pad, one tapped the bottom left of the touch pad; and another
just tapped once.
Figure 2. A mock-up steering wheel with touch pads for the Since it was possible that the relatively small touch pads
study of gesture stereotypes. Positions of thumbs making the used in Experiment 1 (see Figure 2) may have constrained the
gestures were videotaped through the thin material in the gestures performed by the participants and limited the variety
mock touch pads. of gestures, a second experiment was run with a new steering
wheel mock-up that had larger “touch pads” and with a new
Consequently, the order of testing was changed to have group of participants.
participants first draw gestures on paper with time to imagine Materials. The length of the new mock-up touch pad was
the gestures for the controls, and then perform the gestures for 2.7 in, longer than the average length of male thumb. The
the camera. This arrangement helped most participants to width of the touch pad now fully accommodated thumb
make more gestures that were also more variable, but many movement of 45° adduction and 80° abduction angle.
still ran out of ideas for “defrost” and “air from underneath”, Because the participants in the first experiment were pre-
for example. Regardless, they were asked to just do something dominantly young college students, older participants were re-
for each control action. cruited for the second experiment. Fourteen people volun-
Findings. The results between the drawings of gestures on teered, 5 males and 9 females. Their ages ranged from twen-
paper and those performed for video were almost identical. ties (one participant) to fifties. All had driver’s licenses and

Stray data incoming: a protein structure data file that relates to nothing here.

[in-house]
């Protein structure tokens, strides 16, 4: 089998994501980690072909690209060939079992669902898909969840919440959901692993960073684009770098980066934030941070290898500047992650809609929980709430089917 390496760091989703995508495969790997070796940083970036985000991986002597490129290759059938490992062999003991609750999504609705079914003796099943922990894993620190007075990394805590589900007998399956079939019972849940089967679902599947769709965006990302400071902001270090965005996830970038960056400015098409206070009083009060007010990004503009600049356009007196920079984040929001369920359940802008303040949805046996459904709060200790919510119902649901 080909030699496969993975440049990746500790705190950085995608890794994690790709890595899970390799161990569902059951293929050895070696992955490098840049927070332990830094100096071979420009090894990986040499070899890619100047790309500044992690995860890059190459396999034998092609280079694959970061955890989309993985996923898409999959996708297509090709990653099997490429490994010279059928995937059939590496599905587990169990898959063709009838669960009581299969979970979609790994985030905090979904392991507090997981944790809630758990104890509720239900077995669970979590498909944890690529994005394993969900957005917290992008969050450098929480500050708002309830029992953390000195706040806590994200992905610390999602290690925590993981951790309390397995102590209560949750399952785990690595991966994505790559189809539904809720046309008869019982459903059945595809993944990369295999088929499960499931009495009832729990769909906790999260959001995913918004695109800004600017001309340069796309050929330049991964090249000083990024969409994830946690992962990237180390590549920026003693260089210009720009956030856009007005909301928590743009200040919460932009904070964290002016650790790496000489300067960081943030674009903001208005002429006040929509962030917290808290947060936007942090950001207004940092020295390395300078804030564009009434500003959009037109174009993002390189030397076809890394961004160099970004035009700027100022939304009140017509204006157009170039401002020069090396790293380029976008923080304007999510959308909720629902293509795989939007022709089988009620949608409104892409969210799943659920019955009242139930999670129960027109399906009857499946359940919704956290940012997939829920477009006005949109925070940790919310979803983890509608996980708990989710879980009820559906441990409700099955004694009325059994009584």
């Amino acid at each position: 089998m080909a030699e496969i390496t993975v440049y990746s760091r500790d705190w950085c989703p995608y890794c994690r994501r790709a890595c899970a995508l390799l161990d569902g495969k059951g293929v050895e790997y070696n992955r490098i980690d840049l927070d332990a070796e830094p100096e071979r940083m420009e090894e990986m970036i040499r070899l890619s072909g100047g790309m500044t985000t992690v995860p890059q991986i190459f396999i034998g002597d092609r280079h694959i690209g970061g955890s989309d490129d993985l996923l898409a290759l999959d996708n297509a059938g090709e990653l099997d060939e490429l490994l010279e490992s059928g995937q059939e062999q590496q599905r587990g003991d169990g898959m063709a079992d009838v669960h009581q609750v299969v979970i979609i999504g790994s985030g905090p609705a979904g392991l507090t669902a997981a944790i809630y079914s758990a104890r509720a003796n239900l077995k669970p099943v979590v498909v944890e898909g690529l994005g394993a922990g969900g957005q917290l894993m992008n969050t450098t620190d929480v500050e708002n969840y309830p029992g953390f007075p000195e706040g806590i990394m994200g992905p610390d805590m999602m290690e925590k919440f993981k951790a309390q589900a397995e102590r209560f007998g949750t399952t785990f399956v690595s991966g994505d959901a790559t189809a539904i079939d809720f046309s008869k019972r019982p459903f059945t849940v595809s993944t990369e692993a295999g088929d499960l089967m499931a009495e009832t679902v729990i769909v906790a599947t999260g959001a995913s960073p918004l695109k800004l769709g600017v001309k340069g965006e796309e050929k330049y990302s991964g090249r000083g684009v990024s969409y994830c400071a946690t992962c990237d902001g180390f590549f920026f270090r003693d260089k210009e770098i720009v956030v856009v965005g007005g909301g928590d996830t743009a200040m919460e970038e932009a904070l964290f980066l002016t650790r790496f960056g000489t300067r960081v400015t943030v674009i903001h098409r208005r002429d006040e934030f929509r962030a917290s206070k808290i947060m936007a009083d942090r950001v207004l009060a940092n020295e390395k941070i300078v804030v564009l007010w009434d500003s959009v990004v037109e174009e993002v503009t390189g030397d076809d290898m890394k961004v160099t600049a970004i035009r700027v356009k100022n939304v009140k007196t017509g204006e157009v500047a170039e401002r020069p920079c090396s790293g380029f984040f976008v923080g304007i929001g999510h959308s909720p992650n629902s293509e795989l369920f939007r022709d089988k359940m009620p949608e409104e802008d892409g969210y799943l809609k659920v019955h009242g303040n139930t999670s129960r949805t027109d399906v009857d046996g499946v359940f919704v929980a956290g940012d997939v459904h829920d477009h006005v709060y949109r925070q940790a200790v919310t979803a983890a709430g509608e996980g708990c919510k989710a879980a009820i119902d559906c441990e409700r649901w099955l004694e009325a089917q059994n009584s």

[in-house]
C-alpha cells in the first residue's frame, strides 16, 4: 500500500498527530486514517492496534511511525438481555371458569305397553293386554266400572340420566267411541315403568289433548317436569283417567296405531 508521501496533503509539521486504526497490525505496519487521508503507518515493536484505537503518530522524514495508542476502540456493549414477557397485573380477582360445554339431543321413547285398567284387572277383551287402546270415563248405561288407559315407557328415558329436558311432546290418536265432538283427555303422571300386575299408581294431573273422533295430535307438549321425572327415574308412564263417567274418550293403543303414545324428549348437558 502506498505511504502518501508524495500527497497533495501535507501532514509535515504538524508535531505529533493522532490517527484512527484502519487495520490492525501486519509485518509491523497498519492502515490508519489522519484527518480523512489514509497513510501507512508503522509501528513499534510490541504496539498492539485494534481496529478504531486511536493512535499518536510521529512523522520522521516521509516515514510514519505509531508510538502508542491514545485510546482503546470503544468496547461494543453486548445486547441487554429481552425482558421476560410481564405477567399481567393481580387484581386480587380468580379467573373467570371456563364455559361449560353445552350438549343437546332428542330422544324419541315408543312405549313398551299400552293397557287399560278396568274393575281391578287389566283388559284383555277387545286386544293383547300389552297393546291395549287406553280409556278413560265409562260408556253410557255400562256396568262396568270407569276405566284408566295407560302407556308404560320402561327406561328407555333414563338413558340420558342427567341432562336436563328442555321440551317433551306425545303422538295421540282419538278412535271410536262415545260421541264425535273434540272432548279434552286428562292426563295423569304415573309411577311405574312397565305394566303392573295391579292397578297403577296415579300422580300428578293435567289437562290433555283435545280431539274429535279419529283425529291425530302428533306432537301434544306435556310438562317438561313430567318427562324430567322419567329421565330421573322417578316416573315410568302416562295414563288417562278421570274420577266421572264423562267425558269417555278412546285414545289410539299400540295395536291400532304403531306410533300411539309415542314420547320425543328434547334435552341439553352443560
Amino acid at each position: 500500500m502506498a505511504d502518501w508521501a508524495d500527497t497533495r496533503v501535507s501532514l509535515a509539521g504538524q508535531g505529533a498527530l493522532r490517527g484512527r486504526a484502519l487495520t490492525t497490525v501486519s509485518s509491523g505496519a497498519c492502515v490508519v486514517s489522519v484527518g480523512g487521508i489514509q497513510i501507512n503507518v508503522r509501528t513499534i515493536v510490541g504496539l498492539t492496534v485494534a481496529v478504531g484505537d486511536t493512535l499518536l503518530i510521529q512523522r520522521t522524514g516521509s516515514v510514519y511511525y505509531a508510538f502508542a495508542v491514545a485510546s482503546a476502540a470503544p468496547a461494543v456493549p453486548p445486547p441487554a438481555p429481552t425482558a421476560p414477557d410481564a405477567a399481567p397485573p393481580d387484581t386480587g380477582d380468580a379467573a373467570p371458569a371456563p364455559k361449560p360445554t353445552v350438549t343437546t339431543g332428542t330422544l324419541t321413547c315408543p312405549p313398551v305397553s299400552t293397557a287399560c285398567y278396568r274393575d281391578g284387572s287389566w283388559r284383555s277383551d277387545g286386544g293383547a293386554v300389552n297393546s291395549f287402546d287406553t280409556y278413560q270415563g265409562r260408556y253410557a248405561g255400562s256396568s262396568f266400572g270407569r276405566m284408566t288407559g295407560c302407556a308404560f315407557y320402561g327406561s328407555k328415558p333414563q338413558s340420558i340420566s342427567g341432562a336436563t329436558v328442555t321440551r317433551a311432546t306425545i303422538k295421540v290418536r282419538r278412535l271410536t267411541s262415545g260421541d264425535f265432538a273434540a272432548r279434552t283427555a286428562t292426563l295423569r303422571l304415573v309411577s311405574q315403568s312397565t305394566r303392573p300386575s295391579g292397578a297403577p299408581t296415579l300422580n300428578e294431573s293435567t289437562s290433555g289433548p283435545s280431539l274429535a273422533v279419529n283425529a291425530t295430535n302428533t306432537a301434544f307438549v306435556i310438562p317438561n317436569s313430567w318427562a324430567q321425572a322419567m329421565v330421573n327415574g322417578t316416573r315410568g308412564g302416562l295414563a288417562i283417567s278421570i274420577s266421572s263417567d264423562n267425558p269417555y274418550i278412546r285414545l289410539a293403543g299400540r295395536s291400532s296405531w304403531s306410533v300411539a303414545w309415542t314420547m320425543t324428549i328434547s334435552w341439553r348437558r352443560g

Fourteen (out of 19) people chose right side as audio control. drove daily.
Over half of the participants offered same gestures for each The paper-and-pencil questionnaire was also slightly
function, with the exception of controls for fan intensity and modified for the second experiment: questions about prefe-
airflows. In the drawing task, 11 out of 19 participants sug- rences between gestural and voice command were added and
gested thumb up and down for volume up and down, 9 did the boxes for drawing gestures were eliminated not to con-
thumb right and left for change station to higher and lower strain free drawing of gestures in any way. Finally, a rating
station. Eleven participants offered a tap for mute, 9 drew a scale (1-5) was added to gauge how good, easy, and sponta-
tap to pause Mp3 player, and 11 a tap for play. Even though neous the most common gestures were.
these three functions shared the same gesture, it would work Procedure. With the exception of research material and
because radio and Mp3 player are different features and play questionnaires, the procedure was identical to that in Experi-
and pause are opposite functions. Twelve people gestured ment 1. One participant only answered the questionnaire and
thumb right and left for forward to next and previous song. was not videotaped.